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Henry David Thoreau

Henry David Thoreau

Henry David Thoreau was born on July 12th, 1817 in Concord, Massachusetts in the home of his maternal grandmother, Mrs. Minot. His parents were Cynthia Dunbar and John Thoreau. His father was a businessman and active in the Concord Fire Society. Thoreau's mother spent her time raising Henry and his three siblings, Helen, John and Sophia. Both of Henry's parents loved nature.

After graduating from Harvard University in 1837, he taught school and tutored for a short period of time.

Thoreau also manufactured pencils in his father's factory. The operation was actually located in the upper story of the Thoreau-Alcott house (see below). He discovered that mixing clay with plumbago (graphite) would make a superior lead. The Thoreau pencils had the reputation of being the hardest and blackest in the United States!

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John Thoreau & Co. Concord, Mass.
Pencil Box, Ca. 1843-45
Courtesy of The Thoreau Institute
and the Thoreau Society, Lincoln, MA

Click on the links below to view movies about the Thoreau pencil making process and finished product.

From 1845 to 1847, Thoreau moved to a hut that he constructed on the edge of Walden Pond near Concord, Massachusetts. It was in this location that he wrote A Week on the Concord and Merrimack Rivers, a trip he made with his brother John. His most famous literary work, Walden or life in the Woods was written later. His goal in life was to live simply:

"To live deliberately, to front only the essential facts of life, and see if I could not learn what it had to teach."

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Thoreau's cove, Lake Walden
[between 1900 and 1910]

Courtesy of The Library of Congress

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Title page of the first edition of Walden

Picture sketched by Sophia, Thoreau's sister
Courtesy of The Library of Congress

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Desks, chairs and bed from Thoreau's Cabin
Thoreau Room Antiquarian Society now Concord Museum Alfred Winslow Hosmer 1851 - 1903, Photographer
Courtesy of the Concord Free Public Library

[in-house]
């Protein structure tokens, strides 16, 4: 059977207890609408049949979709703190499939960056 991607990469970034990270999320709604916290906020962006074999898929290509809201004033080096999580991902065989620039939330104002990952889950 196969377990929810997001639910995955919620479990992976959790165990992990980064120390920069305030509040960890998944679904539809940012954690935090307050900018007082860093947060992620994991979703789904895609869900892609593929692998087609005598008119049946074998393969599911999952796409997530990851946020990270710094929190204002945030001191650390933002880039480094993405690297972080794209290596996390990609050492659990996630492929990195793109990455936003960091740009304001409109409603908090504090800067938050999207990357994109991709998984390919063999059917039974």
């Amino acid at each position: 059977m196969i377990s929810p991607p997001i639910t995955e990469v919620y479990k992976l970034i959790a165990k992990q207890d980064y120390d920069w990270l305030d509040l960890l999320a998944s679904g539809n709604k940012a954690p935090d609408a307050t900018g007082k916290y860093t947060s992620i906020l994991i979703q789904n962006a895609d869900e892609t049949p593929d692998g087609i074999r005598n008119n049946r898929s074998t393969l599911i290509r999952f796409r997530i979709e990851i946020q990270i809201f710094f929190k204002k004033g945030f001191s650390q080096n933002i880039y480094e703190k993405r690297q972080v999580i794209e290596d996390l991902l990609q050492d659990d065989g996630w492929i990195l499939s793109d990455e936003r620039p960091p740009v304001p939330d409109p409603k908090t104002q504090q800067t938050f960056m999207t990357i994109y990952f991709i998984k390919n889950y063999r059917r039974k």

As a frequent guest in the Emerson household, Thoreau entertained the children with magic and fun. He constructed a dollhouse for the Emerson girls that is on display today. He also helped Lidian Emerson when Ralph was traveling. The following is a story about how Thoreau came up with the idea of booties for the chickens so they would not destroy Mrs. Emerson's roses.

The little garden which was being planted with fruit-trees and vegetables, with Mrs. Emerson's tulips and roses from Plymouth at the upper end, needed more care and much more skill to plant and cultivate than the owner had; who, moreover, could only spare a few morning hours to the work. So Thoreau took it in charge for his friend. He dealt also with the chickens, defeating their raids on the garden by asking Mrs. Emerson to make some shoes of thin morocco to stop their scratching." - Edward Waldo Emerson from Henry Thoreau as Remembered by a Young Friend.

Many consider Thoreau to be the father of the American conservation movement. He loved to walk. His walking stick was notched for measuring things. He also carried a flute, a music book for pressing flowers and a bird identification book by Alexander Wilson. During the latter part of his life he observed and recorded the natural history in Concord.

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Thoreau's Flute, Telescope, and a Copy of Wilson's Ornithology
Alfred Winslow Hosmer 1851 - 1903, Photographer
Courtesy of the Concord Free Public Library

Click on the link below to learn about Thoreau's Herbarium and view specimens he collected. Have your students look at the draft manuscript to understand how important it is to edit their papers.

Thoreau's Herbarium
A Thoreau Manuscript

Henry David Thoreau died May 6th 1862 in the Thoreau-Alcott house, after suffering a prolonged case of tuberculosis, a disease which plagued Henry throughout most of his adult life. He is buried on Authors' Ridge in Sleepy Hollow Cemetery located in Concord.

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Thoreau-Alcott House
Courtesy of Cornell University Library
Nineteenth Century Periodicals Collection
Emerson and His Friends in Concord. [The New England magazine. / Volume 9, Issue 4, December 1890]

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1846 Survey Map of Walden Pond
Courtesy of the Library of Congress

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